If you want new behavior, you must embrace conflict.

If you can’t tolerate the conflict, you’ll do what you did last time.

If your point of view angers half and empowers everyone else, you made a difference.

If your point of view meets with 100% agreement, you wasted everyone’s time.

If your role is to create something from nothing, you’ve got to let others do the standard work.

If your role is to do standard work, you’ve got to let others create things from scratch.

If you want to get more done in the long term, you’ve got to make time to grow people.

If you want to get more done in the short term, you can’t spend time growing people.

If you do novel work, you can’t know when you’ll be done.

If you are asked for a completion date, I hope you’re not expected to do novel work.

If you’re in business, you’re in the people business.

If you’re not in the people business, you’ll soon be out of business.

If you call someone on their behavior and they thank you, you were thanked by a pro.

If you call someone on their behavior and they call you out for doing it, you were gaslit.

If you can’t justify doing the right project, reduce the scope, and do it under the radar.

If you can’t prevent the start of an unjust project, find a way to work on something else.

If you are given a fixed timeline and fixed resources, flex the schedule.

If you are given a fixed timeline, resources, and schedule, you’ll be late.

If you get into trouble, ask your Trust Network for help.

If you have no Trust Network, you’re in trouble.

If you have a problem, tell the truth and call it a problem.

If you can’t tell the truth, you have a big problem.

If you are called on your behavior, own it.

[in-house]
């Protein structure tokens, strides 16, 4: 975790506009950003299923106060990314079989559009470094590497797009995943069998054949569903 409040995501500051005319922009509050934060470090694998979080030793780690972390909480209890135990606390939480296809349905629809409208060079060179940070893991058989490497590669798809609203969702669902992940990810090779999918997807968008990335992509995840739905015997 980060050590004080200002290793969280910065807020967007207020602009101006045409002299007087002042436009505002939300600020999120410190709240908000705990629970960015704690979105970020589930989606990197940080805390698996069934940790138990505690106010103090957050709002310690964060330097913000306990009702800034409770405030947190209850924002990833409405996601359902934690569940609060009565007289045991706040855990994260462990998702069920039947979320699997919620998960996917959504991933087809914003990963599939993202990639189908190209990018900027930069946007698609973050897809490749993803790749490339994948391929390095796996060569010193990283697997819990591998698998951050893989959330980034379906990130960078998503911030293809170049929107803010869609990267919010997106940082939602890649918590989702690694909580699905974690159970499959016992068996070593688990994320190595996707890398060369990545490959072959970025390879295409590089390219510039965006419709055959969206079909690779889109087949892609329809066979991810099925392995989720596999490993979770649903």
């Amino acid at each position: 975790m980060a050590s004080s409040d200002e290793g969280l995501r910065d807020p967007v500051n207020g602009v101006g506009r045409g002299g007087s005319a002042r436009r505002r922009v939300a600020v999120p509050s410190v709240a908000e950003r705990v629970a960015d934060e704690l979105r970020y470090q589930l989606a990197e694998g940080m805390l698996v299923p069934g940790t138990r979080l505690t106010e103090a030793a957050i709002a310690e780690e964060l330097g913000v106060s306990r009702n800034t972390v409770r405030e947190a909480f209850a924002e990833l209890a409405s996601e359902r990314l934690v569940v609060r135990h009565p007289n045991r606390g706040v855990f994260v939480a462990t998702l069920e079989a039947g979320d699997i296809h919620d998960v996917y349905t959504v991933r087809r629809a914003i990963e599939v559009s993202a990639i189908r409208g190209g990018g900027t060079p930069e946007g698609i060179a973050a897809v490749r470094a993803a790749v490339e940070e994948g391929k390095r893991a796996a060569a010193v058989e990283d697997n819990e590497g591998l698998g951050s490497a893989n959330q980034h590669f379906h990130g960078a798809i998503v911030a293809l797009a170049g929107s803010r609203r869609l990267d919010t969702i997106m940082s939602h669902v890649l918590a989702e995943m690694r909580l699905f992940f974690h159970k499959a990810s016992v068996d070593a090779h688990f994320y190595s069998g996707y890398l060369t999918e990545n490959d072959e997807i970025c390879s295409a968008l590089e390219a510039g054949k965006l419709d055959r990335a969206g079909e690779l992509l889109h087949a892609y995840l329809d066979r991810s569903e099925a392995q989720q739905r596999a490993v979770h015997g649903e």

If you own your behavior, no one can call you on it.

Image credit: Unsplash

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Six Causes of Employee Burnout

GUEST POST from David Burkus

There’s this simple misconception when it comes to burnout. We tend to think that burnout comes from just working too hard—putting in too many hours per week, exerting too much energy, and tipping your work-life scale out of balance. As a result, leaders and companies have sought to combat burnout by offering “rest” as a generic cure-all for their drained and disengaged people.

They’ve added greater flexibility programs (even before the pandemic), brought self-care opportunities into the office, and some have even become more serious about vacation time. And these programs aren’t without benefit, but it became obvious fairly quickly that the returns on the rest investments were limited (again, even before the pandemic added new stress).

The reason is that burnout comes from many sources—and anti-burnout efforts need to address all of these sources to truly be effective. So in this article, we’ll review the six true causes of burnout and offer some practical tips for leaders to mitigate the damage from these causes.